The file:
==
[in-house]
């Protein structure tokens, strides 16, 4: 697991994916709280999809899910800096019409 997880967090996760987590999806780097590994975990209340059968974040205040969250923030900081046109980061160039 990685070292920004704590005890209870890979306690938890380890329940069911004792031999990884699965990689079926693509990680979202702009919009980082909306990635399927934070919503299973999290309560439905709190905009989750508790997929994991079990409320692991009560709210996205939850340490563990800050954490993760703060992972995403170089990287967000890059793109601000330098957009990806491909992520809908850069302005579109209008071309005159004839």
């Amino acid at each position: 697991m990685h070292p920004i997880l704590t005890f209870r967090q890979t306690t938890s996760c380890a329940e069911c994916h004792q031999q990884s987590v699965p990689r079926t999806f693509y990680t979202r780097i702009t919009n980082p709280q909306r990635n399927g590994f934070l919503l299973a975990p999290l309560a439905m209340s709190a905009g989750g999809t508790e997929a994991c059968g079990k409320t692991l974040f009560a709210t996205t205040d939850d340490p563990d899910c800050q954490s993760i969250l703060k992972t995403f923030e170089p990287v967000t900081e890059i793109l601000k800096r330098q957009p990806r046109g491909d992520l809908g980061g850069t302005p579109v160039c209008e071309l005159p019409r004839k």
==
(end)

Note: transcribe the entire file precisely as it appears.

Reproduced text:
[in-house]
């Protein structure tokens, strides 16, 4: 697991994916709280999809899910800096019409 997880967090996760987590999806780097590994975990209340059968974040205040969250923030900081046109980061160039 990685070292920004704590005890209870890979306690938890380890329940069911004792031999990884699965990689079926693509990680979202702009919009980082909306990635399927934070919503299973999290309560439905709190905009989750508790997929994991079990409320692991009560709210996205939850340490563990800050954490993760703060992972995403170089990287967000890059793109601000330098957009990806491909992520809908850069302005579109209008071309005159004839």
């Amino acid at each position: 697991m990685h070292p920004i997880l704590t005890f209870r967090q890979t306690t938890s996760c380890a329940e069911c994916h004792q031999q990884s987590v699965p990689r079926t999806f693509y990680t979202r780097i702009t919009n980082p709280q909306r990635n399927g590994f934070l919503l299973a975990p999290l309560a439905m209340s709190a905009g989750g999809t508790e997929a994991c059968g079990k409320t692991l974040f009560a709210t996205t205040d939850d340490p563990d899910c800050q954490s993760i969250l703060k992972t995403f923030e170089p990287v967000t900081e890059i793109l601000k800096r330098q957009p990806r046109g491909d992520l809908g980061g850069t302005p579109v160039c209008e071309l005159p019409r004839k």